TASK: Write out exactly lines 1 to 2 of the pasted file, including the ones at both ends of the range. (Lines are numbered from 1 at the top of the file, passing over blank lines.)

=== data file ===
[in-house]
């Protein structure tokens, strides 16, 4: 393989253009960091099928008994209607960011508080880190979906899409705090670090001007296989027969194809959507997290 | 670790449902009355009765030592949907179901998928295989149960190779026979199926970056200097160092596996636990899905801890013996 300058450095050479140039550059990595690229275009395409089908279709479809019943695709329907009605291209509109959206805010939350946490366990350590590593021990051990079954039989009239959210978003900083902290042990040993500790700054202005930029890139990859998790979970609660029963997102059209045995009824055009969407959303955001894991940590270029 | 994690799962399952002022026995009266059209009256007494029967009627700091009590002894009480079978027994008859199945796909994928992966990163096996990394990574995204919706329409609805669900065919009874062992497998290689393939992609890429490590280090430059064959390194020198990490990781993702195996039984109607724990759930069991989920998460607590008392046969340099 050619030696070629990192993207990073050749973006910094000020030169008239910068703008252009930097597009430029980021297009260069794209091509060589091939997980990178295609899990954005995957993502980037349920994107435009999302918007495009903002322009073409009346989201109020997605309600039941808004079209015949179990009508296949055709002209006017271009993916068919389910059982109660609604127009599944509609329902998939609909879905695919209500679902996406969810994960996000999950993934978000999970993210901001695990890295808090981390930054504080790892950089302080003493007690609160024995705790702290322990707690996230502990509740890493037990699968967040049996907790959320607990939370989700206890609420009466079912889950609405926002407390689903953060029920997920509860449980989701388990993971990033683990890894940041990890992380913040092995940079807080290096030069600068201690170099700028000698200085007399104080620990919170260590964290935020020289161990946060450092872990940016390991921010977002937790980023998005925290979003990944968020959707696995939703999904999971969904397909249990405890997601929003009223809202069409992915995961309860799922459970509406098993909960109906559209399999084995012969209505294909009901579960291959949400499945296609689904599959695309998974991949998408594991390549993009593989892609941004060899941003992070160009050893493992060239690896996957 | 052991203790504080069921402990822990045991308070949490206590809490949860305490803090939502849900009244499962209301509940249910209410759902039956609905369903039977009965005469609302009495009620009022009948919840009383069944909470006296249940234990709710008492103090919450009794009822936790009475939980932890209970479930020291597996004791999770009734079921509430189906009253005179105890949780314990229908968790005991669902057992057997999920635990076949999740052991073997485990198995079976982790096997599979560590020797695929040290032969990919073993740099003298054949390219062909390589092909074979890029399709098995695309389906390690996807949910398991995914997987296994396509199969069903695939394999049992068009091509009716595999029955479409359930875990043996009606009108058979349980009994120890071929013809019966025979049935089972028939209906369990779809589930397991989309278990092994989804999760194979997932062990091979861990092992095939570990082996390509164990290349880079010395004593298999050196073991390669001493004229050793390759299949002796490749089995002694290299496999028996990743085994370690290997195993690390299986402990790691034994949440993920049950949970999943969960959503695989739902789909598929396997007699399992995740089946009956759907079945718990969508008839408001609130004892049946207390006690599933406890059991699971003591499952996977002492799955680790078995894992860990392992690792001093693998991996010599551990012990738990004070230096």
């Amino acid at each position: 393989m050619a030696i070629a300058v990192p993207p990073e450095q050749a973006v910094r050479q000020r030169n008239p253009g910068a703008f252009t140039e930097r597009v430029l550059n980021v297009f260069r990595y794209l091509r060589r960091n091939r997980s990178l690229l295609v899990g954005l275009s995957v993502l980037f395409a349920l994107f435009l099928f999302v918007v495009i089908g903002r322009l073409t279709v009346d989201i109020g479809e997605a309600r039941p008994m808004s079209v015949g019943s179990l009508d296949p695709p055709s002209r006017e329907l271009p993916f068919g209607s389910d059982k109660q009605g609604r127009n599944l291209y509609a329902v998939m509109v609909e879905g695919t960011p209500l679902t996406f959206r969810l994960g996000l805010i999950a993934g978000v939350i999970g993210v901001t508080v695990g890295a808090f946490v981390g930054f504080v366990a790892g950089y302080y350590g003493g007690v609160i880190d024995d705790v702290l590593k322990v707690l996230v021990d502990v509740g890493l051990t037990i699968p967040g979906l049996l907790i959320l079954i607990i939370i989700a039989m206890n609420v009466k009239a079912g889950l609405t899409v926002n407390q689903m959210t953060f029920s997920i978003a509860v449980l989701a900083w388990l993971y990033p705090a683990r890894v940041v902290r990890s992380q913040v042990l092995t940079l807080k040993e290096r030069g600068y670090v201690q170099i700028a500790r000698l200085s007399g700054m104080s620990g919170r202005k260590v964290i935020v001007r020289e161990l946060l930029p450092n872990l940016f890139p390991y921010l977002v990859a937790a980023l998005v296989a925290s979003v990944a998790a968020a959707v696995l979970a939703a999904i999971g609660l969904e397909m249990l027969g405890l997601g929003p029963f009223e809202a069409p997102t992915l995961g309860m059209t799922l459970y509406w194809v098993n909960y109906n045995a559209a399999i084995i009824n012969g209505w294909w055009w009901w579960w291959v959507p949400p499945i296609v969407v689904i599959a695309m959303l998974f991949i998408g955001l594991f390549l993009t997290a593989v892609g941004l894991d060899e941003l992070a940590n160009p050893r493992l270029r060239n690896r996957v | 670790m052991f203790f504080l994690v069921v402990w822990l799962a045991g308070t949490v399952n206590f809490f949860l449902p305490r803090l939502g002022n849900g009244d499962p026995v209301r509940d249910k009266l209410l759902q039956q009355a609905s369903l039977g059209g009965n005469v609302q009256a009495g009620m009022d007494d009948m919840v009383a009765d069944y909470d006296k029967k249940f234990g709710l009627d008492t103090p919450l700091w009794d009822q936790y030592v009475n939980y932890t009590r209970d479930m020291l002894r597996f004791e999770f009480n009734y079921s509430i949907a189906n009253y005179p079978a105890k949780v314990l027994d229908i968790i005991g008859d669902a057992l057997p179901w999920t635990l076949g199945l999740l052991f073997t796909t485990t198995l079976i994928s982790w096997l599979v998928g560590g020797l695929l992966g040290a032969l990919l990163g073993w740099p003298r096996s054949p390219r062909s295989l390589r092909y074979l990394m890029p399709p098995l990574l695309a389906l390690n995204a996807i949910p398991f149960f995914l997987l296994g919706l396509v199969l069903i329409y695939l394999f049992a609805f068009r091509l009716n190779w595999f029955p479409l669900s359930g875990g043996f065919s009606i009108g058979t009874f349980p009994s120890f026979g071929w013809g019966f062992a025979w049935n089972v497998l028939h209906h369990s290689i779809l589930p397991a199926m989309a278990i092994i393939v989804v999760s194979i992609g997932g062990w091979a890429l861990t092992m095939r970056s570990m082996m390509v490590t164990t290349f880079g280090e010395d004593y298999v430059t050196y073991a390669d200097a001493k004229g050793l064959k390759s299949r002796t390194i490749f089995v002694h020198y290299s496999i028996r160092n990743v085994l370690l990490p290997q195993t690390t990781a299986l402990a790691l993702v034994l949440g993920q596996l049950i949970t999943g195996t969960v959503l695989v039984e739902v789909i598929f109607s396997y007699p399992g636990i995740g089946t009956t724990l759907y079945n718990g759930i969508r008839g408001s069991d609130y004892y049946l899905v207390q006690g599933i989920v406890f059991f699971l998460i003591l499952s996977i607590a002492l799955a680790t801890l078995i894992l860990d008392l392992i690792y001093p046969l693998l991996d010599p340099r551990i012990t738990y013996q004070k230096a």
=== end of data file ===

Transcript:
[in-house]
């Protein structure tokens, strides 16, 4: 393989253009960091099928008994209607960011508080880190979906899409705090670090001007296989027969194809959507997290 | 670790449902009355009765030592949907179901998928295989149960190779026979199926970056200097160092596996636990899905801890013996 300058450095050479140039550059990595690229275009395409089908279709479809019943695709329907009605291209509109959206805010939350946490366990350590590593021990051990079954039989009239959210978003900083902290042990040993500790700054202005930029890139990859998790979970609660029963997102059209045995009824055009969407959303955001894991940590270029 | 994690799962399952002022026995009266059209009256007494029967009627700091009590002894009480079978027994008859199945796909994928992966990163096996990394990574995204919706329409609805669900065919009874062992497998290689393939992609890429490590280090430059064959390194020198990490990781993702195996039984109607724990759930069991989920998460607590008392046969340099 050619030696070629990192993207990073050749973006910094000020030169008239910068703008252009930097597009430029980021297009260069794209091509060589091939997980990178295609899990954005995957993502980037349920994107435009999302918007495009903002322009073409009346989201109020997605309600039941808004079209015949179990009508296949055709002209006017271009993916068919389910059982109660609604127009599944509609329902998939609909879905695919209500679902996406969810994960996000999950993934978000999970993210901001695990890295808090981390930054504080790892950089302080003493007690609160024995705790702290322990707690996230502990509740890493037990699968967040049996907790959320607990939370989700206890609420009466079912889950609405926002407390689903953060029920997920509860449980989701388990993971990033683990890894940041990890992380913040092995940079807080290096030069600068201690170099700028000698200085007399104080620990919170260590964290935020020289161990946060450092872990940016390991921010977002937790980023998005925290979003990944968020959707696995939703999904999971969904397909249990405890997601929003009223809202069409992915995961309860799922459970509406098993909960109906559209399999084995012969209505294909009901579960291959949400499945296609689904599959695309998974991949998408594991390549993009593989892609941004060899941003992070160009050893493992060239690896996957 | 052991203790504080069921402990822990045991308070949490206590809490949860305490803090939502849900009244499962209301509940249910209410759902039956609905369903039977009965005469609302009495009620009022009948919840009383069944909470006296249940234990709710008492103090919450009794009822936790009475939980932890209970479930020291597996004791999770009734079921509430189906009253005179105890949780314990229908968790005991669902057992057997999920635990076949999740052991073997485990198995079976982790096997599979560590020797695929040290032969990919073993740099003298054949390219062909390589092909074979890029399709098995695309389906390690996807949910398991995914997987296994396509199969069903695939394999049992068009091509009716595999029955479409359930875990043996009606009108058979349980009994120890071929013809019966025979049935089972028939209906369990779809589930397991989309278990092994989804999760194979997932062990091979861990092992095939570990082996390509164990290349880079010395004593298999050196073991390669001493004229050793390759299949002796490749089995002694290299496999028996990743085994370690290997195993690390299986402990790691034994949440993920049950949970999943969960959503695989739902789909598929396997007699399992995740089946009956759907079945718990969508008839408001609130004892049946207390006690599933406890059991699971003591499952996977002492799955680790078995894992860990392992690792001093693998991996010599551990012990738990004070230096």